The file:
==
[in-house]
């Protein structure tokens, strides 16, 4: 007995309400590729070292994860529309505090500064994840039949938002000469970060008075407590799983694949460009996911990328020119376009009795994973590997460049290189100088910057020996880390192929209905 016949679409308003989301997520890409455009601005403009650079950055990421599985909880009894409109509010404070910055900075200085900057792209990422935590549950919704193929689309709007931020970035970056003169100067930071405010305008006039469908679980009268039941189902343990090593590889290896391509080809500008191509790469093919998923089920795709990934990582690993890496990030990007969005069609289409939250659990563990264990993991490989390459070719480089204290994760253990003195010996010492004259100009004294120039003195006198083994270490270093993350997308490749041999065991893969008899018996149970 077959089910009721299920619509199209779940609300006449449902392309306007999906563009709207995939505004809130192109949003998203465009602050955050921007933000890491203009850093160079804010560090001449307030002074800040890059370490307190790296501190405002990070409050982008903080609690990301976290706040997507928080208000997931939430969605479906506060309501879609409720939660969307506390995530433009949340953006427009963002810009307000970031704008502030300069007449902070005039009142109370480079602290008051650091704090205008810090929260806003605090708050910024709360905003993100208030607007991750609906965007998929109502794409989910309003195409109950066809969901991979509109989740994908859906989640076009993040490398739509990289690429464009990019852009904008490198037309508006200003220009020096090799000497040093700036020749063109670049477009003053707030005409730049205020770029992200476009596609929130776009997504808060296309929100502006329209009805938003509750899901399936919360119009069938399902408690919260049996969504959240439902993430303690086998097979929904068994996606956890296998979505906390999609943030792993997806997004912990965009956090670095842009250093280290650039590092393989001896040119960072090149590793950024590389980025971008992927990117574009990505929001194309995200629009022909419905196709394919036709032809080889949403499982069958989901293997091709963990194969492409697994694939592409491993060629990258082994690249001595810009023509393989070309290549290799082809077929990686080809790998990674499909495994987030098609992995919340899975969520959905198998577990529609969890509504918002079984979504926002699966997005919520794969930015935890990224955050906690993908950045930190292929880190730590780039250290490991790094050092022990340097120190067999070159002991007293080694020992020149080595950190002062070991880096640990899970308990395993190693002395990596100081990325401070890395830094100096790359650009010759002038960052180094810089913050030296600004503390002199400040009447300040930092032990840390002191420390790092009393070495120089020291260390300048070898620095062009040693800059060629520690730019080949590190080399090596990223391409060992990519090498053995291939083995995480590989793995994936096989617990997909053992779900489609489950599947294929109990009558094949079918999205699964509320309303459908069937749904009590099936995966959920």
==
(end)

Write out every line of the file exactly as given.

[in-house]
């Protein structure tokens, strides 16, 4: 007995309400590729070292994860529309505090500064994840039949938002000469970060008075407590799983694949460009996911990328020119376009009795994973590997460049290189100088910057020996880390192929209905 016949679409308003989301997520890409455009601005403009650079950055990421599985909880009894409109509010404070910055900075200085900057792209990422935590549950919704193929689309709007931020970035970056003169100067930071405010305008006039469908679980009268039941189902343990090593590889290896391509080809500008191509790469093919998923089920795709990934990582690993890496990030990007969005069609289409939250659990563990264990993991490989390459070719480089204290994760253990003195010996010492004259100009004294120039003195006198083994270490270093993350997308490749041999065991893969008899018996149970 077959089910009721299920619509199209779940609300006449449902392309306007999906563009709207995939505004809130192109949003998203465009602050955050921007933000890491203009850093160079804010560090001449307030002074800040890059370490307190790296501190405002990070409050982008903080609690990301976290706040997507928080208000997931939430969605479906506060309501879609409720939660969307506390995530433009949340953006427009963002810009307000970031704008502030300069007449902070005039009142109370480079602290008051650091704090205008810090929260806003605090708050910024709360905003993100208030607007991750609906965007998929109502794409989910309003195409109950066809969901991979509109989740994908859906989640076009993040490398739509990289690429464009990019852009904008490198037309508006200003220009020096090799000497040093700036020749063109670049477009003053707030005409730049205020770029992200476009596609929130776009997504808060296309929100502006329209009805938003509750899901399936919360119009069938399902408690919260049996969504959240439902993430303690086998097979929904068994996606956890296998979505906390999609943030792993997806997004912990965009956090670095842009250093280290650039590092393989001896040119960072090149590793950024590389980025971008992927990117574009990505929001194309995200629009022909419905196709394919036709032809080889949403499982069958989901293997091709963990194969492409697994694939592409491993060629990258082994690249001595810009023509393989070309290549290799082809077929990686080809790998990674499909495994987030098609992995919340899975969520959905198998577990529609969890509504918002079984979504926002699966997005919520794969930015935890990224955050906690993908950045930190292929880190730590780039250290490991790094050092022990340097120190067999070159002991007293080694020992020149080595950190002062070991880096640990899970308990395993190693002395990596100081990325401070890395830094100096790359650009010759002038960052180094810089913050030296600004503390002199400040009447300040930092032990840390002191420390790092009393070495120089020291260390300048070898620095062009040693800059060629520690730019080949590190080399090596990223391409060992990519090498053995291939083995995480590989793995994936096989617990997909053992779900489609489950599947294929109990009558094949079918999205699964509320309303459908069937749904009590099936995966959920």